After the publication of our early reports on hemodilution perfusion,1-4 Cooley et al5 suggested its usefulness for expediency in pulmonary embolectomy and recently used it routinely for total body bypass.6 DeWall and Lillehei7 and DeWall et al8 constructively elaborated on this subject.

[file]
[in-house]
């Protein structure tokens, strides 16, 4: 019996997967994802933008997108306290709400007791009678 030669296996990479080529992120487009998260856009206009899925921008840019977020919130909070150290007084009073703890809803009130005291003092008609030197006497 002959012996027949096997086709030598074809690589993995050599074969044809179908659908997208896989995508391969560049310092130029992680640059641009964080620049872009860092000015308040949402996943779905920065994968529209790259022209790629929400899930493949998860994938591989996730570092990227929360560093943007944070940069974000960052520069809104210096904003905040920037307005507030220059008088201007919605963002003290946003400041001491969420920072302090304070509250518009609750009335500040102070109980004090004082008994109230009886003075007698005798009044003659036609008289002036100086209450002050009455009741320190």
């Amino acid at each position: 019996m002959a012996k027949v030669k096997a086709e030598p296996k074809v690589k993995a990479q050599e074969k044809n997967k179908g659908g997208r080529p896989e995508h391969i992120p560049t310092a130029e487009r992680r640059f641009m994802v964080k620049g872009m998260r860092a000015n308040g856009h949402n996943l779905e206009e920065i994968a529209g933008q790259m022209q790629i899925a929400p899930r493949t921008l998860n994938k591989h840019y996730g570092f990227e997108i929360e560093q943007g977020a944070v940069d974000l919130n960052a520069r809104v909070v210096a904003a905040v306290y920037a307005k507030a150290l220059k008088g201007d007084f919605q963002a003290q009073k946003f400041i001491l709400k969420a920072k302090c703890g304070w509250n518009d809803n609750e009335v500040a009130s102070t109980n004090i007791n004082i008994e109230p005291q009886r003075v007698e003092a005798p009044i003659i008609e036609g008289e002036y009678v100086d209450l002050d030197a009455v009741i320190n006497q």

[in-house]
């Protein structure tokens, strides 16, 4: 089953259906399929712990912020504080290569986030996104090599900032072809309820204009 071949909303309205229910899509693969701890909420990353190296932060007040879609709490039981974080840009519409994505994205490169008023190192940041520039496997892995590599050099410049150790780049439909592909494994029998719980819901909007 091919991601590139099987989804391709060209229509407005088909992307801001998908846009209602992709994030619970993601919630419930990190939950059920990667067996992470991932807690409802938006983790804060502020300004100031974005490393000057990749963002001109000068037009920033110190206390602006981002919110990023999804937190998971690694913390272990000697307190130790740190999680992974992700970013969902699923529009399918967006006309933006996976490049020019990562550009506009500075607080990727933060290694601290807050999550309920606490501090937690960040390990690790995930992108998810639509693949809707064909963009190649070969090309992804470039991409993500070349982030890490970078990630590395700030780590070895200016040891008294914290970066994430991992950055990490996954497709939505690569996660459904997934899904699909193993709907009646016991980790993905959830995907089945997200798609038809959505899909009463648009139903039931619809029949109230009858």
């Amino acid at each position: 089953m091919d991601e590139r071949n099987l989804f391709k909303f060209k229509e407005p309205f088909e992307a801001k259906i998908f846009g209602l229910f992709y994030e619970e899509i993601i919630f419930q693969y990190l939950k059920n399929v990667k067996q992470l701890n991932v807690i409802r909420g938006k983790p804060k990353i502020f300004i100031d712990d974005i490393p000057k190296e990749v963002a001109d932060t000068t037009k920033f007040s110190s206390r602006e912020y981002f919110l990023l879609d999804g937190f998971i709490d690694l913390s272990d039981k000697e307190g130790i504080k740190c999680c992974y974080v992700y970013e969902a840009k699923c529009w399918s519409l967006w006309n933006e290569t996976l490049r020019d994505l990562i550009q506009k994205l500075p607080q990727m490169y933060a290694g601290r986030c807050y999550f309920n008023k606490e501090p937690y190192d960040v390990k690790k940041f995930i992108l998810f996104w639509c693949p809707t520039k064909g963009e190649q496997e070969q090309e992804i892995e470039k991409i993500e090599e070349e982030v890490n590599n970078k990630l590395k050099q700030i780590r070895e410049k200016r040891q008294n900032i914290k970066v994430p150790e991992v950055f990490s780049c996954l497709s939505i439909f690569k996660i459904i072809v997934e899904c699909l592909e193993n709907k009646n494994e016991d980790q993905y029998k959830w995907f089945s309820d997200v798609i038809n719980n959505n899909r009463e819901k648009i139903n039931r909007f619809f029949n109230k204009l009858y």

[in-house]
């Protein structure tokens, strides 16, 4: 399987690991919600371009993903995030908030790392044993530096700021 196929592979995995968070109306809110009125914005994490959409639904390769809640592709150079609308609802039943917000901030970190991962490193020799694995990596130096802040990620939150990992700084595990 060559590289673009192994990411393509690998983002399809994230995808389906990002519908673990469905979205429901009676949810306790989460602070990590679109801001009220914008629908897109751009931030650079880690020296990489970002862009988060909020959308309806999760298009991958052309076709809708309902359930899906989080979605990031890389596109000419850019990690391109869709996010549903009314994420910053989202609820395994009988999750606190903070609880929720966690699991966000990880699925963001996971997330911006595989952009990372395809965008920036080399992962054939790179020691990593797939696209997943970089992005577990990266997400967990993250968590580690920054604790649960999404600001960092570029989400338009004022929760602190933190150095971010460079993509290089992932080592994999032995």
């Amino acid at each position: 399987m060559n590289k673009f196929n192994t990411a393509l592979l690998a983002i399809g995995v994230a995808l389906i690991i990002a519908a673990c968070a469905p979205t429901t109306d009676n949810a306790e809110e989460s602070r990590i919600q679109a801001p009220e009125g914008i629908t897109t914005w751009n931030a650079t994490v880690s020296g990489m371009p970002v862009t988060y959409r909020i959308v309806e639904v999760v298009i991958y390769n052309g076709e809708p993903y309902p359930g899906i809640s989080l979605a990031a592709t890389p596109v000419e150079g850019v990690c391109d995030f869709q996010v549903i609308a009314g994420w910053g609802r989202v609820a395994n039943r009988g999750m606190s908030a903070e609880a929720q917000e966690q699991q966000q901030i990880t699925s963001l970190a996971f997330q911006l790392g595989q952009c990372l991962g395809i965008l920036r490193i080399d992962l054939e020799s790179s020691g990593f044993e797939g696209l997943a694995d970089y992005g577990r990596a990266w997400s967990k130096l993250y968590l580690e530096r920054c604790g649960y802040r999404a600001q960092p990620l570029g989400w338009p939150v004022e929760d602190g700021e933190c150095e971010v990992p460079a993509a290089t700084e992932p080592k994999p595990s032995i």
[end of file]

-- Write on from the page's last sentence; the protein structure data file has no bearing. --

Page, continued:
Our comparative studies of two series of patients who had open-heart surgery with the aid of extracorporeal circulation using blood primes or 5% dextrose in water primes did not reveal the superiority of either method.9 The unfavorable theoretical and experimental attributes of blood primes did not materialize in our small series of patients. It is possible that the use of low priming volumes has obviated some of them, and it is conceivable that with larger series these disadvantages will become apparent. However, these studies demonstrated that 5% dextrose in water primes compare favorably with the conventional and traditional blood primes. This report